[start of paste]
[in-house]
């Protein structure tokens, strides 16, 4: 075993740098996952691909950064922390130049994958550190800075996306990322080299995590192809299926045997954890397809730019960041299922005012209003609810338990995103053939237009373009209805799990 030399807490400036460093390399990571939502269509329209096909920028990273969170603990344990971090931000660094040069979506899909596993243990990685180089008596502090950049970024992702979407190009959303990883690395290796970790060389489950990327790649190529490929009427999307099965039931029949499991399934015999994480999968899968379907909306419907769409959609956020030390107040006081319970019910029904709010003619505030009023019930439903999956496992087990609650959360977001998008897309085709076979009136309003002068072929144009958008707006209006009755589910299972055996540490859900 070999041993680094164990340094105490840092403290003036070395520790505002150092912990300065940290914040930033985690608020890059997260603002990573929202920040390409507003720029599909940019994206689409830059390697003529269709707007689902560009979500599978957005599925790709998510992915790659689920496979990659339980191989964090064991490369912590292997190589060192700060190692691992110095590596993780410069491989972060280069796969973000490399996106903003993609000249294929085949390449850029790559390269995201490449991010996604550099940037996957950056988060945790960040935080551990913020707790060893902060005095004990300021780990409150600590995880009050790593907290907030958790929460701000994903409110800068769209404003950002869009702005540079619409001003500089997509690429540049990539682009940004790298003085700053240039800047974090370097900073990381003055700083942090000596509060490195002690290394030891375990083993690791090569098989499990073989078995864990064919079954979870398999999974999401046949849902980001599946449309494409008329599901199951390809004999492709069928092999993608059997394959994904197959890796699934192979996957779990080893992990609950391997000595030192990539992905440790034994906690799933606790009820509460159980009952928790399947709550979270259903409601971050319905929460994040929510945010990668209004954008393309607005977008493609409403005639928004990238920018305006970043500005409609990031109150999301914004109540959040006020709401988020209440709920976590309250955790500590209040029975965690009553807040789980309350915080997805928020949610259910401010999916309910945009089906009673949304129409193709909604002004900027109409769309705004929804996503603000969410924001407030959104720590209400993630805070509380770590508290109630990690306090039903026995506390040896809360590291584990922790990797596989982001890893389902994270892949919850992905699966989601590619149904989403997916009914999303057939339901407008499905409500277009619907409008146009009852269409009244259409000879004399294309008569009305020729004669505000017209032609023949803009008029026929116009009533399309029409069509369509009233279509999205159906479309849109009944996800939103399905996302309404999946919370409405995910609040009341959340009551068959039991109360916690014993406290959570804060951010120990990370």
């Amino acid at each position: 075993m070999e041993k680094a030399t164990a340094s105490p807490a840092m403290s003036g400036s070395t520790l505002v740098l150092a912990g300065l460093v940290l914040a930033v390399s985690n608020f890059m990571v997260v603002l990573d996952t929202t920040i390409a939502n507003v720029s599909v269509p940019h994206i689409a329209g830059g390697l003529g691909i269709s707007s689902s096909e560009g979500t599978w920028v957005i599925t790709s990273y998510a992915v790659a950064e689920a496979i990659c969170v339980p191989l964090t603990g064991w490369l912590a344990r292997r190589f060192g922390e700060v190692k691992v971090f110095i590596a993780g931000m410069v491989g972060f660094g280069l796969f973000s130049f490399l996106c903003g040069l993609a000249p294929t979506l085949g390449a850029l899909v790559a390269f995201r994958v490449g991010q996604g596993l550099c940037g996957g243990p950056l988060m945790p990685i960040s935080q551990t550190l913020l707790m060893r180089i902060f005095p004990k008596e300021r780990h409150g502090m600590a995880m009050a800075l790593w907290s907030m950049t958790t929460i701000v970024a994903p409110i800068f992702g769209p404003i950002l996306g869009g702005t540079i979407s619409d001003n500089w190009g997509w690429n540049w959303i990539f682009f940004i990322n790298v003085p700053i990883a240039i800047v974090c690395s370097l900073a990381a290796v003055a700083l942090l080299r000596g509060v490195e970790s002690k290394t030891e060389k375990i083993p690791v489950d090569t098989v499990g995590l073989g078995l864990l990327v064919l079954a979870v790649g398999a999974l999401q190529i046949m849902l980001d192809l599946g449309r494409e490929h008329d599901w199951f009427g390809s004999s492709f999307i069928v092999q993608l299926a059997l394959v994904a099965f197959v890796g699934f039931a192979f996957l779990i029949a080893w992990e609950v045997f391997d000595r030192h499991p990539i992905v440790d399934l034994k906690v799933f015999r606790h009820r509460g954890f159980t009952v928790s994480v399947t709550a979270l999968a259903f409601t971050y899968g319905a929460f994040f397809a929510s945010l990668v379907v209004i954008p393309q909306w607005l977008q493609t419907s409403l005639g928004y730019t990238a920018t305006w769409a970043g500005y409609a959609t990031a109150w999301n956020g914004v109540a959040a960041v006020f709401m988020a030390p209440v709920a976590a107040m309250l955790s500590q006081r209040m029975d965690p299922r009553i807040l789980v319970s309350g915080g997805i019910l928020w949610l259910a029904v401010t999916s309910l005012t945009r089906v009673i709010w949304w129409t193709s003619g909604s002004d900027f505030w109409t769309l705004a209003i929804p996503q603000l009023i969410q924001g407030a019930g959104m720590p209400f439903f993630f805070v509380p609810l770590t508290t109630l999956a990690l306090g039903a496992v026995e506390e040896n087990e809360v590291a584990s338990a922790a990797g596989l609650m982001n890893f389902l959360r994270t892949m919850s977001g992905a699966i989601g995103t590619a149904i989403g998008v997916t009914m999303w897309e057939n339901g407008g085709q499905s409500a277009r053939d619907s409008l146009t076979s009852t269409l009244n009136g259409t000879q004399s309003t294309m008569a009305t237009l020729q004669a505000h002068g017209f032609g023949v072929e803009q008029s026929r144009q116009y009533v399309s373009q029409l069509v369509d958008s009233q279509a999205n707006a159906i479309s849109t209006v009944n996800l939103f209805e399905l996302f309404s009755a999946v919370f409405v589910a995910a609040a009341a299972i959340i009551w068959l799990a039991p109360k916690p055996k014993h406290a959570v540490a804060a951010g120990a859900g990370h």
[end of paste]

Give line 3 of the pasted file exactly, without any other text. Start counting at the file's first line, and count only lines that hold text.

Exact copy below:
């Amino acid at each position: 075993m070999e041993k680094a030399t164990a340094s105490p807490a840092m403290s003036g400036s070395t520790l505002v740098l150092a912990g300065l460093v940290l914040a930033v390399s985690n608020f890059m990571v997260v603002l990573d996952t929202t920040i390409a939502n507003v720029s599909v269509p940019h994206i689409a329209g830059g390697l003529g691909i269709s707007s689902s096909e560009g979500t599978w920028v957005i599925t790709s990273y998510a992915v790659a950064e689920a496979i990659c969170v339980p191989l964090t603990g064991w490369l912590a344990r292997r190589f060192g922390e700060v190692k691992v971090f110095i590596a993780g931000m410069v491989g972060f660094g280069l796969f973000s130049f490399l996106c903003g040069l993609a000249p294929t979506l085949g390449a850029l899909v790559a390269f995201r994958v490449g991010q996604g596993l550099c940037g996957g243990p950056l988060m945790p990685i960040s935080q551990t550190l913020l707790m060893r180089i902060f005095p004990k008596e300021r780990h409150g502090m600590a995880m009050a800075l790593w907290s907030m950049t958790t929460i701000v970024a994903p409110i800068f992702g769209p404003i950002l996306g869009g702005t540079i979407s619409d001003n500089w190009g997509w690429n540049w959303i990539f682009f940004i990322n790298v003085p700053i990883a240039i800047v974090c690395s370097l900073a990381a290796v003055a700083l942090l080299r000596g509060v490195e970790s002690k290394t030891e060389k375990i083993p690791v489950d090569t098989v499990g995590l073989g078995l864990l990327v064919l079954a979870v790649g398999a999974l999401q190529i046949m849902l980001d192809l599946g449309r494409e490929h008329d599901w199951f009427g390809s004999s492709f999307i069928v092999q993608l299926a059997l394959v994904a099965f197959v890796g699934f039931a192979f996957l779990i029949a080893w992990e609950v045997f391997d000595r030192h499991p990539i992905v440790d399934l034994k906690v799933f015999r606790h009820r509460g954890f159980t009952v928790s994480v399947t709550a979270l999968a259903f409601t971050y899968g319905a929460f994040f397809a929510s945010l990668v379907v209004i954008p393309q909306w607005l977008q493609t419907s409403l005639g928004y730019t990238a920018t305006w769409a970043g500005y409609a959609t990031a109150w999301n956020g914004v109540a959040a960041v006020f709401m988020a030390p209440v709920a976590a107040m309250l955790s500590q006081r209040m029975d965690p299922r009553i807040l789980v319970s309350g915080g997805i019910l928020w949610l259910a029904v401010t999916s309910l005012t945009r089906v009673i709010w949304w129409t193709s003619g909604s002004d900027f505030w109409t769309l705004a209003i929804p996503q603000l009023i969410q924001g407030a019930g959104m720590p209400f439903f993630f805070v509380p609810l770590t508290t109630l999956a990690l306090g039903a496992v026995e506390e040896n087990e809360v590291a584990s338990a922790a990797g596989l609650m982001n890893f389902l959360r994270t892949m919850s977001g992905a699966i989601g995103t590619a149904i989403g998008v997916t009914m999303w897309e057939n339901g407008g085709q499905s409500a277009r053939d619907s409008l146009t076979s009852t269409l009244n009136g259409t000879q004399s309003t294309m008569a009305t237009l020729q004669a505000h002068g017209f032609g023949v072929e803009q008029s026929r144009q116009y009533v399309s373009q029409l069509v369509d958008s009233q279509a999205n707006a159906i479309s849109t209006v009944n996800l939103f209805e399905l996302f309404s009755a999946v919370f409405v589910a995910a609040a009341a299972i959340i009551w068959l799990a039991p109360k916690p055996k014993h406290a959570v540490a804060a951010g120990a859900g990370h």